It's been a long hard road back to health for miracle man Terry Mitropoulos. After being diagnosed with a brain tumour a decade ago, he was floored by a super bug, and then a stroke, and lost vision, hearing, and movement.
Doctors feared the father of two would never walk again,
But now, nearly a decade after his ordeal began, he is planning to walk from Adelaide to Melbourne to raise money for mental health.
And Ex-Carlton player Ang Christou is among former AFL players who are ready to offer him their support.
"The mental capacity of this man is astounding," Christou said."I'm keen to help him raise as much money as he can."
But Mr. Mitropoulos is hoping his charity walk will do more than just highlight his own capacity to overcome the medical odds. He wants his "Walk & Shine" journey to raise awareness of the mental strain of illness not just on the sufferers themselves but also on those who support them.
Mr. Mitropoulos said it took facing his mortality to give him a deeper understanding of the importance of family connections.
"Without the constant support of my wife, Belinda, and my boys, Jonah and Christos, I don't think i would have made it," he said.
"There needs to be more awareness about those people who offer that kind of unconditional help."
"There were quite a few occasions when my wife ad the boys were called in to say their goodbyes..."
We all have angels in our lives, and my family have certainly been mine."
Mr. Mitropoulos's ordeal began in 2010, at age 36. Over the next four years, he had more than 13 operations. At one stage, 72 different medications were pumping through his system, as medical experts desperately battled to bring him back from the brink.
In the end, the only drug that worked took a terrible toll on his nervous system. Doctors told Mr Mitropoulos he would never regain the full use of his legs. Though he lacks feeling in his lower body, he can now walk. But he is still deaf in one ear, and suffered damage to his peripheral vision.
He credits his faith as well as his family for helping him pull through when the medical odds appeared to be stacked against him. The busy small-business operator believes his health crisis happened for a reason.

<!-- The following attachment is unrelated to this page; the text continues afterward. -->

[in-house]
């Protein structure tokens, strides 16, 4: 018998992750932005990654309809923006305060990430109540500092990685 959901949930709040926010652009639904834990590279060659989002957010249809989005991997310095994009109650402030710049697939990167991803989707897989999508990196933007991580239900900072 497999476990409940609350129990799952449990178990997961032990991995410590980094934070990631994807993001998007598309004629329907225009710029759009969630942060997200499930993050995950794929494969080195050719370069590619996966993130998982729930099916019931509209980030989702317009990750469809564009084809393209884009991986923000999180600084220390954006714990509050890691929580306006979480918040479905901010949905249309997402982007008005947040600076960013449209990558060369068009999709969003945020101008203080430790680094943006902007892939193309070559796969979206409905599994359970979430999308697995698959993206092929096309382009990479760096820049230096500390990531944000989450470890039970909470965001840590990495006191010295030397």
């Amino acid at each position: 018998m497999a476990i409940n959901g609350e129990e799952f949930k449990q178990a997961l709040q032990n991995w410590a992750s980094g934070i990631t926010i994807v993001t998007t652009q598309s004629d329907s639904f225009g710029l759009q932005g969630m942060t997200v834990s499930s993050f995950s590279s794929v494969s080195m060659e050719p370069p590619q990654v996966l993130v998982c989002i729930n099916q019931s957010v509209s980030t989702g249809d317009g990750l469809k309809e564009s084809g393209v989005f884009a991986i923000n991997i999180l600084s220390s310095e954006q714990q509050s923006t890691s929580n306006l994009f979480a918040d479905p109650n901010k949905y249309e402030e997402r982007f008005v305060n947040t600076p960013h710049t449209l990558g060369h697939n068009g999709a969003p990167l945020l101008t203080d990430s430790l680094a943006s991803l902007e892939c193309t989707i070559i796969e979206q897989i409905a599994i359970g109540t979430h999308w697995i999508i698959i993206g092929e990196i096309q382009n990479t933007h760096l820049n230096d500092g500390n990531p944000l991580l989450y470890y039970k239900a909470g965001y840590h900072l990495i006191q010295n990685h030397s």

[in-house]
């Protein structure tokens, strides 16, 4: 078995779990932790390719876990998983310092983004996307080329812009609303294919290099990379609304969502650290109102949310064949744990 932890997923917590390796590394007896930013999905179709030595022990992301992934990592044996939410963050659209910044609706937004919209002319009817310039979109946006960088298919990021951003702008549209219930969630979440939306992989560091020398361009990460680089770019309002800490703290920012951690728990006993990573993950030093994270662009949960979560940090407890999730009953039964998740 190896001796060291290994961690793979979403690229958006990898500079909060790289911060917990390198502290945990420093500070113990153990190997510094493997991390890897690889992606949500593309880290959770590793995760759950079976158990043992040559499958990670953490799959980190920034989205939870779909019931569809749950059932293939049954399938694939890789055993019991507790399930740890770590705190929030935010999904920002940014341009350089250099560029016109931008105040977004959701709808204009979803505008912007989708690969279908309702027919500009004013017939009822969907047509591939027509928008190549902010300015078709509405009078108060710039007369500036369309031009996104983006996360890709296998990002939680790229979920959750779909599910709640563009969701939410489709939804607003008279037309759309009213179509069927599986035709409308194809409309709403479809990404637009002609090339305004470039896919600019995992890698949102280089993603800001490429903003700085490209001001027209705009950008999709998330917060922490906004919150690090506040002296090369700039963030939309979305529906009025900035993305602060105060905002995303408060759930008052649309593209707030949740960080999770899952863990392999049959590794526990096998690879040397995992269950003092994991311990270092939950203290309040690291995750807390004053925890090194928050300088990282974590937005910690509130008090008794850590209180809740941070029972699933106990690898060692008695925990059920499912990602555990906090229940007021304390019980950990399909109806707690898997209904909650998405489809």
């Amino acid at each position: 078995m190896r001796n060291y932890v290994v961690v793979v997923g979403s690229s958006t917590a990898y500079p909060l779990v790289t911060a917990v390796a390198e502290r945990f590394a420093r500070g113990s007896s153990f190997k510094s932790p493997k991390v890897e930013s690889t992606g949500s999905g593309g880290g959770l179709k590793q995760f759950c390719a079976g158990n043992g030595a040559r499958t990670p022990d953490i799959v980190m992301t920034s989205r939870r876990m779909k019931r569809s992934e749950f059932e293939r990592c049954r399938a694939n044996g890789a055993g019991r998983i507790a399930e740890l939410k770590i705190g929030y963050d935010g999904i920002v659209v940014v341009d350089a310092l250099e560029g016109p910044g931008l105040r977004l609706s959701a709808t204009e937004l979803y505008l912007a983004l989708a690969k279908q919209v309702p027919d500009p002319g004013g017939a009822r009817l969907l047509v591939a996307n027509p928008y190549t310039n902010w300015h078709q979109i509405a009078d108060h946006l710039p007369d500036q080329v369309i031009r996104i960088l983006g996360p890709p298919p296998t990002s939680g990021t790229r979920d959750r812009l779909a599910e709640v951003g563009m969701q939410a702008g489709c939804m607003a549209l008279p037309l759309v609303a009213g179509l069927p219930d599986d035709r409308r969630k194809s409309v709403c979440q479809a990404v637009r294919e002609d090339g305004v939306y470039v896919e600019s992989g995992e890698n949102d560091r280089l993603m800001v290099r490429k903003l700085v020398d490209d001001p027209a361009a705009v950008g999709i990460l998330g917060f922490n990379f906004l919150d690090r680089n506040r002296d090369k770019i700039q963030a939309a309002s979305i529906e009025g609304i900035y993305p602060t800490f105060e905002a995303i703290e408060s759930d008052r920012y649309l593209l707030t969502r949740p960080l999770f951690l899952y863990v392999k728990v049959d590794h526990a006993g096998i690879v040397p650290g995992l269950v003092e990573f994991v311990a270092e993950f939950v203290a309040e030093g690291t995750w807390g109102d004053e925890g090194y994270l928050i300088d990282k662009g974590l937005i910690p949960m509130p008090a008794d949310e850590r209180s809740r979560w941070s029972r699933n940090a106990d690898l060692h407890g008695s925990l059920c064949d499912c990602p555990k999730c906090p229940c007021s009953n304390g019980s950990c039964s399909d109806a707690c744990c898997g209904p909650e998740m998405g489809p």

"When we are healthy, we take life for granted," he said. "It's not until you lose your independence that your realise what really matters and who is going to be there for you. I have turned my life around, having lived through that experience."
"I have learnt that regardless of what you believe in, if you put your mind, spirit and soul into that belief, you will achieve it."
Mrs Belinda Mitropoulos said the experience was not something she liked looking back on.
"I try not to think about it", she said. "At the time there just wasn't time to think. I would spend the commute from the hospital in tears trying to make sure I would be OK by the time I arrived home to the boys. There were a lot of times when I felt really overwhelmed but I certainly wouldn't have been able to do it without the support of the people around me."
But she said, with sons Jonah, 15, and Christos, 12, by their sides, they had drawn closer as a family. She said the boys school, Parade College in Bundoora, have been particularly supportive, as had other sponsors of the walk, including Australian Strength Performance at Brunswick and the Eltham Leisure Centre.
In the Walk and Shine journey, Mr. Mitropoulos will walk from Adelaide to Melbourne over 43 days, beginning on August 17. He hopes to walk about 20km a day. Along the route, he will be supported by former AFL players as well as schoolchildren.
Christou said he had been inspired by the way in which Mr. Mitropoulos had bounced back into life after his long ordeal.
"I met Terry at a party and didn't leave his side," he said. Mr Mitropoulos hopes to arrive in Melbourne on Grand Final Day, September 29. All money raised from the Walk and Shine will go to The Black Dog Institute.
Article originally featured in the Herald Sun Newspaper on the 3rd of June 2019. Read the full story online at http://online.isentialink.com/adelaidenow.com.au/2019/06/02/54b66915-645f-4d4e-97ed-fba666f8eda3.html